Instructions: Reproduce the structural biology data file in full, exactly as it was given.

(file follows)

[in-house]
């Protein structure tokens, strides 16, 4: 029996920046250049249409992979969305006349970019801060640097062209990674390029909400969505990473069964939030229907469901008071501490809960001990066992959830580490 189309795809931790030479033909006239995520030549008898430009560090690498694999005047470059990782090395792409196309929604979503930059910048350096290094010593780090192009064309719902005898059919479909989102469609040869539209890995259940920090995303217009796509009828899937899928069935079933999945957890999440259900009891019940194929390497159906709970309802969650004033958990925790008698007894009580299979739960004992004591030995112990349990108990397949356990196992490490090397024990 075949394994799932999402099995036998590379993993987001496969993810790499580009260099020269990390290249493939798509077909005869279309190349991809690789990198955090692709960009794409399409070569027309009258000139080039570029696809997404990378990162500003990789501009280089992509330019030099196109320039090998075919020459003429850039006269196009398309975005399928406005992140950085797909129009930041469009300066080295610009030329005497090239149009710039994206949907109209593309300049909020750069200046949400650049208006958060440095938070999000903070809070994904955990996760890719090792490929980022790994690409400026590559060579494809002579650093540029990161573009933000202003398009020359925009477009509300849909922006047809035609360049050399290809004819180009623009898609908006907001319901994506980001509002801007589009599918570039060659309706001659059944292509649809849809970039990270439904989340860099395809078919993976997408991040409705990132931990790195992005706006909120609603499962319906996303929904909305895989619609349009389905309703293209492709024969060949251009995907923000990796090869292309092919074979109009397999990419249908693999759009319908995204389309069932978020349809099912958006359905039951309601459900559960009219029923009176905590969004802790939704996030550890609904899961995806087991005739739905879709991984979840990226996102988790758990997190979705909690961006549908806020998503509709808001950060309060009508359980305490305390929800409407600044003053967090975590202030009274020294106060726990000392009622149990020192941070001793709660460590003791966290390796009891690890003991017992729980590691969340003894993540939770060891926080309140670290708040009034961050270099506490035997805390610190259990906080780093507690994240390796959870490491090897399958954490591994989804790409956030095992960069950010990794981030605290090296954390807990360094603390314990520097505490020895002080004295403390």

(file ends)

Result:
[in-house]
């Protein structure tokens, strides 16, 4: 029996920046250049249409992979969305006349970019801060640097062209990674390029909400969505990473069964939030229907469901008071501490809960001990066992959830580490 189309795809931790030479033909006239995520030549008898430009560090690498694999005047470059990782090395792409196309929604979503930059910048350096290094010593780090192009064309719902005898059919479909989102469609040869539209890995259940920090995303217009796509009828899937899928069935079933999945957890999440259900009891019940194929390497159906709970309802969650004033958990925790008698007894009580299979739960004992004591030995112990349990108990397949356990196992490490090397024990 075949394994799932999402099995036998590379993993987001496969993810790499580009260099020269990390290249493939798509077909005869279309190349991809690789990198955090692709960009794409399409070569027309009258000139080039570029696809997404990378990162500003990789501009280089992509330019030099196109320039090998075919020459003429850039006269196009398309975005399928406005992140950085797909129009930041469009300066080295610009030329005497090239149009710039994206949907109209593309300049909020750069200046949400650049208006958060440095938070999000903070809070994904955990996760890719090792490929980022790994690409400026590559060579494809002579650093540029990161573009933000202003398009020359925009477009509300849909922006047809035609360049050399290809004819180009623009898609908006907001319901994506980001509002801007589009599918570039060659309706001659059944292509649809849809970039990270439904989340860099395809078919993976997408991040409705990132931990790195992005706006909120609603499962319906996303929904909305895989619609349009389905309703293209492709024969060949251009995907923000990796090869292309092919074979109009397999990419249908693999759009319908995204389309069932978020349809099912958006359905039951309601459900559960009219029923009176905590969004802790939704996030550890609904899961995806087991005739739905879709991984979840990226996102988790758990997190979705909690961006549908806020998503509709808001950060309060009508359980305490305390929800409407600044003053967090975590202030009274020294106060726990000392009622149990020192941070001793709660460590003791966290390796009891690890003991017992729980590691969340003894993540939770060891926080309140670290708040009034961050270099506490035997805390610190259990906080780093507690994240390796959870490491090897399958954490591994989804790409956030095992960069950010990794981030605290090296954390807990360094603390314990520097505490020895002080004295403390």